On October 31, 1966, Williams was commanding PBR 105 alongside another PBR searching for Viet Cong guerrillas operating in an isolated area of the Mekong Delta. Suddenly, Viet Cong manning two sampans opened fire on the Americans. While Williams and his men neutralized one sampan, the other one escaped into a nearby canal. The PBRs gave chase and soon found themselves in a beehive of enemy activity as the VC opened fire on them with rocket propelled grenades and small arms from fortified river bank positions.
Williams repeatedly led the PBRs against concentrations of enemy junks and sampans. He also called for support from the heavily armed UH-1B Huey helicopters of Navy Helicopter Attack (Light) Squadron 3, the "Seawolves." When that help arrived, he kicked off another attack in the failing light. As a result of the three-hour battle, the U.S. naval force killed 1,000 Viet Cong guerrillas, destroyed over fifty vessels, and disrupted a major enemy logistic operation. For his heroic actions on that date he was awarded the Medal of Honor.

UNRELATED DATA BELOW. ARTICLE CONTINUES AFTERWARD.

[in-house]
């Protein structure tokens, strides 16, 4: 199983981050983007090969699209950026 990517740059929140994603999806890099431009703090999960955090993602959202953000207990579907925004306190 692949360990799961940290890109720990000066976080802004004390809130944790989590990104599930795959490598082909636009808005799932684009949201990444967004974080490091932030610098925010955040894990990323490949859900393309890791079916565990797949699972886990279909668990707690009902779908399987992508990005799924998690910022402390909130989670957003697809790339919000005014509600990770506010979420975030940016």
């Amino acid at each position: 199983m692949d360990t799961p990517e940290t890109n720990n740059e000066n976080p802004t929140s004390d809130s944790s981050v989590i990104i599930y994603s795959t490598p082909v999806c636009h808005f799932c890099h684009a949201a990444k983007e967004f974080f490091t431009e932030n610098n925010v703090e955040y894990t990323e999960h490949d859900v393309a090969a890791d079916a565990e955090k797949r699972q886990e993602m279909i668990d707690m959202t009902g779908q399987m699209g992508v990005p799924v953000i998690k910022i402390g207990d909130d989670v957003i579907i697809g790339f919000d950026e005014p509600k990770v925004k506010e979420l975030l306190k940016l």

After receiving an honorable discharge from the Navy, he became employed with the Wackenhut Corporation. In 1969, he was appointed U. S. Marshal for the District of South Carolina where he served until May 1977. He was then transferred to Federal Law Enforcement Training Center, Glynco, Georgia as an instructor and National Armorer. He was called back to South Carolina in July 1979 under court appointment as U. S. Marshal for South Carolina and served in that position until April 1980. He was then transferred to U. S. Marshal service Headquarters, Washington, D. C. as Programs Manager, Health and Safety and In-District Training Officer where he served until his retirement from the U. S. Marshals Service with the grade of GS-1811-15.